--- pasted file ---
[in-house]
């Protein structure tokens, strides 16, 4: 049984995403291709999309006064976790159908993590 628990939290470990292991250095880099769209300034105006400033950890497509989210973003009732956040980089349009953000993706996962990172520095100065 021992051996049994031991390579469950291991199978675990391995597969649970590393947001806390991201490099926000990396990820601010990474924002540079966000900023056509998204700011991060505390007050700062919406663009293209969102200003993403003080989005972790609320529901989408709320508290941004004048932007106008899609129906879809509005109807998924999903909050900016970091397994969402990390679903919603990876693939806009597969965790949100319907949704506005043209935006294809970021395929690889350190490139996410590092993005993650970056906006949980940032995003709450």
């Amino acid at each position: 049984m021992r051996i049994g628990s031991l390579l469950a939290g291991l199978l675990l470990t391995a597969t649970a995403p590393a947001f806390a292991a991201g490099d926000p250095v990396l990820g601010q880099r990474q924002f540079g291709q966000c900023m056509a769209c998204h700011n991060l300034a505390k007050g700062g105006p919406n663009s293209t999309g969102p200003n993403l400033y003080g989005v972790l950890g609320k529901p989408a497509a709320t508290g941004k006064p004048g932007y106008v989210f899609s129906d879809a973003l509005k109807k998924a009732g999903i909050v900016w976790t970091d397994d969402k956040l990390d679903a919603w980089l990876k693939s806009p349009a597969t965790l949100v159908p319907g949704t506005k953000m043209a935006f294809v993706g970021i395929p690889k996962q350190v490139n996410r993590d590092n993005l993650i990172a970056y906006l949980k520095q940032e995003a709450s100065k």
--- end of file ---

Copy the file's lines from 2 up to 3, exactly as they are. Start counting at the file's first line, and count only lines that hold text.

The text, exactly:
């Protein structure tokens, strides 16, 4: 049984995403291709999309006064976790159908993590 628990939290470990292991250095880099769209300034105006400033950890497509989210973003009732956040980089349009953000993706996962990172520095100065 021992051996049994031991390579469950291991199978675990391995597969649970590393947001806390991201490099926000990396990820601010990474924002540079966000900023056509998204700011991060505390007050700062919406663009293209969102200003993403003080989005972790609320529901989408709320508290941004004048932007106008899609129906879809509005109807998924999903909050900016970091397994969402990390679903919603990876693939806009597969965790949100319907949704506005043209935006294809970021395929690889350190490139996410590092993005993650970056906006949980940032995003709450």
């Amino acid at each position: 049984m021992r051996i049994g628990s031991l390579l469950a939290g291991l199978l675990l470990t391995a597969t649970a995403p590393a947001f806390a292991a991201g490099d926000p250095v990396l990820g601010q880099r990474q924002f540079g291709q966000c900023m056509a769209c998204h700011n991060l300034a505390k007050g700062g105006p919406n663009s293209t999309g969102p200003n993403l400033y003080g989005v972790l950890g609320k529901p989408a497509a709320t508290g941004k006064p004048g932007y106008v989210f899609s129906d879809a973003l509005k109807k998924a009732g999903i909050v900016w976790t970091d397994d969402k956040l990390d679903a919603w980089l990876k693939s806009p349009a597969t965790l949100v159908p319907g949704t506005k953000m043209a935006f294809v993706g970021i395929p690889k996962q350190v490139n996410r993590d590092n993005l993650i990172a970056y906006l949980k520095q940032e995003a709450s100065k």